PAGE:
Early hearings on higher Metro rail and bus fares drew only a few speakers. That wouldn’t hold true in Arlington, County Board member Chris Zimmerman told his colleagues on Metro’s Board of Directors.
About 40 people came to the Arlington County Board room on Monday night, March 22, and 22 spoke out on proposals to increase rail and bus fares, advertising around the Metro system and regular fare increases.
Hearings last Wednesday and Thursday in Fairfax drew only four and seven speakers, and another hearing in southeast D.C. Monday night had four speakers signed up in advance. “I told everybody, that’s not Arlington,” Zimmerman said.
Money raised by fare increases, and by selling more advertising space on trains and Metro stations, would go toward filling a $23 million shortfall in the $930 million Metro budget proposed for next year.
<b>REACTION TO FARE</b> increases was mixed on Monday. Most opposition to the proposed increases centered on service disruptions on rail lines, delayed bus schedules and poor public relations.
Sarah Dawson told Zimmerman and Rick Stevens, Metro’s director of business planning and development, that she lives four miles from work, and her commute by bus often takes two hours “on a good day.”
“I believe many of us would take another fare increase as reasonable if service was timely and efficient,” said Dawson, citing regular delays on the bus routes.
Higher fares are likely, Zimmerman said. “I think some fare increase is inevitable this year. I hate to say it, but I think it’s true.”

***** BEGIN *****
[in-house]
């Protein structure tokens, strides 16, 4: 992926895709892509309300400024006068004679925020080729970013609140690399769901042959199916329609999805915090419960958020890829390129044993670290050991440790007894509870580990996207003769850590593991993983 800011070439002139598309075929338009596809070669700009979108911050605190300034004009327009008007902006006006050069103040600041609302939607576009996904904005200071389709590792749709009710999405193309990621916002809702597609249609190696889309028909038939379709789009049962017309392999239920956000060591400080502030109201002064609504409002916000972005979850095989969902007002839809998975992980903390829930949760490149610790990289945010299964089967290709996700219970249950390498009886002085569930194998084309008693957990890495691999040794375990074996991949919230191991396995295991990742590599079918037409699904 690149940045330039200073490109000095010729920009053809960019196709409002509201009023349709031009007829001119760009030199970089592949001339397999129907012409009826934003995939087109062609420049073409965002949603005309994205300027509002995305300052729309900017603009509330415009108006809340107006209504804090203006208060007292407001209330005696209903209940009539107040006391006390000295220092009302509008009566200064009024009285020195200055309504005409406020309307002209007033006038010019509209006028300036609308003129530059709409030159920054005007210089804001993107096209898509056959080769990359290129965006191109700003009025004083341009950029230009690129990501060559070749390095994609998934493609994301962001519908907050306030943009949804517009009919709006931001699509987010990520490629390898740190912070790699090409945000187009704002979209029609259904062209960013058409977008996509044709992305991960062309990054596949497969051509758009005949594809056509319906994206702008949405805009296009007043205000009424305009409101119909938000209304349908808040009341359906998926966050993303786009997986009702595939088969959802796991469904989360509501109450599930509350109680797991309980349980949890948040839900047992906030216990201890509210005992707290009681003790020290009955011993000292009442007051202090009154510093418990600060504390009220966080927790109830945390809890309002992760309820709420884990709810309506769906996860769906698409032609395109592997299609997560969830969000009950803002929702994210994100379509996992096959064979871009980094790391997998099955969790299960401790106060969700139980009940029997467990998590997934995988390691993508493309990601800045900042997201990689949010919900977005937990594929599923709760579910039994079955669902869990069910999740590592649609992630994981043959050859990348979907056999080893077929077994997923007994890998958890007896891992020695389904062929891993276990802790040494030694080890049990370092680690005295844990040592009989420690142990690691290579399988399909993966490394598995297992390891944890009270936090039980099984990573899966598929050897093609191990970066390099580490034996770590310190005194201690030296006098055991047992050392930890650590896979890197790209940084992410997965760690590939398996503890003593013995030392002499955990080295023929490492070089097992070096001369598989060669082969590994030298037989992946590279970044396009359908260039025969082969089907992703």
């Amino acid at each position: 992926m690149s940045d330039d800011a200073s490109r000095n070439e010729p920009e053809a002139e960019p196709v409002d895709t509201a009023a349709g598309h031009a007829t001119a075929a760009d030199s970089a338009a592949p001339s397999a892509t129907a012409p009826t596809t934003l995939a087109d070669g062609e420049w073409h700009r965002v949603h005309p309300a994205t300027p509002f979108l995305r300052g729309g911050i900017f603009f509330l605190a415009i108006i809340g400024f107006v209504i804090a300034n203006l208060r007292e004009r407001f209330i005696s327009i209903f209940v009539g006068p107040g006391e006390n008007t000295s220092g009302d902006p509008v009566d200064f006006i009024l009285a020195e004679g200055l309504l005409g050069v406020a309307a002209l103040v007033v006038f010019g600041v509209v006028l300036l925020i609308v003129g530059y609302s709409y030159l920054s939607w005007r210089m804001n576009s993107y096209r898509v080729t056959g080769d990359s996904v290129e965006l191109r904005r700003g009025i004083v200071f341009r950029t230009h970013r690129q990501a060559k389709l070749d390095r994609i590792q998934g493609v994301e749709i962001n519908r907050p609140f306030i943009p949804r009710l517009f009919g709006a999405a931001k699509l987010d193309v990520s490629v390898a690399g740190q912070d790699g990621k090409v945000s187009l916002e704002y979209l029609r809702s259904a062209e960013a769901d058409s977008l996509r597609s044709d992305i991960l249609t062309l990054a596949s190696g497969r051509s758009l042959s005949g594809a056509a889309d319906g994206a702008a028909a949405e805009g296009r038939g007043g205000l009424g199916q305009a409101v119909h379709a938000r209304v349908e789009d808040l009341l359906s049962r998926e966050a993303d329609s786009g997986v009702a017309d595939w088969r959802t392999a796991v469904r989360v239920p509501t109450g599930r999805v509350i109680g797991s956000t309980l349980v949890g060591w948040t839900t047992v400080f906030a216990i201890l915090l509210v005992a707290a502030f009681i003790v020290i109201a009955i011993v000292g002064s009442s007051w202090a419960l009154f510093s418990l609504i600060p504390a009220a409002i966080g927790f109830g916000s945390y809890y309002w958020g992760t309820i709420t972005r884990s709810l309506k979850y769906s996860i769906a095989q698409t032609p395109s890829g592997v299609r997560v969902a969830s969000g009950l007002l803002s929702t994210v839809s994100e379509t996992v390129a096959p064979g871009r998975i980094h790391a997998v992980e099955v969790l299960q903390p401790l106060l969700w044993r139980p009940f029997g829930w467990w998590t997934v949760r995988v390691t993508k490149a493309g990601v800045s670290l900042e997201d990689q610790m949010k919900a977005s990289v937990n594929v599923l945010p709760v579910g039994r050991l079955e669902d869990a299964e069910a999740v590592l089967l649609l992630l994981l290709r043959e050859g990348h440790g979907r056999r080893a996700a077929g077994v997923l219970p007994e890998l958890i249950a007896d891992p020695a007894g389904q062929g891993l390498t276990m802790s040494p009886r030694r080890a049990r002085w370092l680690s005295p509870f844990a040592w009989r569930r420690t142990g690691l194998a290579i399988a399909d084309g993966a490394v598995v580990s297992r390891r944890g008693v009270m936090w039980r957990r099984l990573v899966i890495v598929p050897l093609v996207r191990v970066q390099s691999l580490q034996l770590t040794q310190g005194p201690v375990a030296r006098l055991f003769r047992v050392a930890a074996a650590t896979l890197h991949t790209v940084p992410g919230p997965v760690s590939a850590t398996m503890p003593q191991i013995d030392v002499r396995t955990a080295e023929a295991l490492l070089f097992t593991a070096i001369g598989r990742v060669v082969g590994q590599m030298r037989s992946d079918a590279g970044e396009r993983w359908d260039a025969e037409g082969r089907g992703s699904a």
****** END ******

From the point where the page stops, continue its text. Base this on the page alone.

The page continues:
<b>POSSIBLY INCREASING ADVERTISING</b> on the Metro system met with a more positive response. “Sell advertising everywhere you can sell it,” said David Ray, who told Zimmerman he opposed all proposed fare increases. “Why raise costs on commuters and turn away people who are waiting to give you money?”
Under seven proposed initiatives to raise money outside of fares, Metro could install ATM machines in 24 Metrorail stations; install ads in tunnels; put ads above Metro train and bus windows; partially wrap some trains and buses in large advertisements; hang advertising banners in stations; and install video monitors on buses and trains featuring short news programs interspersed with advertisements.
According to Ron Rydstrom, Metro’s assistant manager for market development, all seven new advertising initiatives could add between $5 million and $15 million in new revenue to Metro.
Wrapped trains and video monitors drew the most criticism from speakers Monday, who said such additions would be “eyesores” in the Metro system. “Don’t NASCAR-ize Metro,” said Michael Grace, a member of the county’s Transportation Advisory Committee.
But others echoed Ray, and said they would rather see advertising on trains and buses than see more money coming out of their wallets. “As long as advertisers are willing to pay for the privilege, I say go for it,” said Robert Lohman.
<b>SINCE METRO DOESN’T</b> hold regular public hearings, some speakers, like Nancy Blaney, said they wanted to talk about problems they saw on the system — problems that erode support for fare increases.
On a recent train ride, Blaney said, she watched several passengers eat full meals on the train while nearby Metro employees did nothing to stop them.
“I would be willing to pay higher fares if service improves in a big way,” she said. “This has been a record bad year.”
Others speakers voiced various complaints, from overfilled trains to poor customer service by station managers. One woman complained of sexual harassment by bus drivers.
“I see an organization that seems tone deaf to dealing with customer feelings,” said Grace.